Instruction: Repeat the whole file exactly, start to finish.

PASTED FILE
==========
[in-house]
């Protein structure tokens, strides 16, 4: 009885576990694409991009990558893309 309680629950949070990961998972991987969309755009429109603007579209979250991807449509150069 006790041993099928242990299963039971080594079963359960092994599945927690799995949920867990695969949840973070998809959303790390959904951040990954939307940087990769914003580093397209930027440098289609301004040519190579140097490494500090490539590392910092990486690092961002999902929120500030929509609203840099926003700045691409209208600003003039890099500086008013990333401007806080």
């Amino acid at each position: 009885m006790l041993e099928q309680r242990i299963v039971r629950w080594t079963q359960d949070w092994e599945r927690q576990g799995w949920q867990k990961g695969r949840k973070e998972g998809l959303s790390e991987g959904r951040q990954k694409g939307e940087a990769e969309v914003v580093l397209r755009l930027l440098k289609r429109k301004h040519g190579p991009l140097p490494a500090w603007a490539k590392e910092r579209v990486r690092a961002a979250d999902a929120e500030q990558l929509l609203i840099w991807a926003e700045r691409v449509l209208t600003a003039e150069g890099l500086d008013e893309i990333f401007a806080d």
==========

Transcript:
[in-house]
């Protein structure tokens, strides 16, 4: 009885576990694409991009990558893309 309680629950949070990961998972991987969309755009429109603007579209979250991807449509150069 006790041993099928242990299963039971080594079963359960092994599945927690799995949920867990695969949840973070998809959303790390959904951040990954939307940087990769914003580093397209930027440098289609301004040519190579140097490494500090490539590392910092990486690092961002999902929120500030929509609203840099926003700045691409209208600003003039890099500086008013990333401007806080």
């Amino acid at each position: 009885m006790l041993e099928q309680r242990i299963v039971r629950w080594t079963q359960d949070w092994e599945r927690q576990g799995w949920q867990k990961g695969r949840k973070e998972g998809l959303s790390e991987g959904r951040q990954k694409g939307e940087a990769e969309v914003v580093l397209r755009l930027l440098k289609r429109k301004h040519g190579p991009l140097p490494a500090w603007a490539k590392e910092r579209v990486r690092a961002a979250d999902a929120e500030q990558l929509l609203i840099w991807a926003e700045r691409v449509l209208t600003a003039e150069g890099l500086d008013e893309i990333f401007a806080d």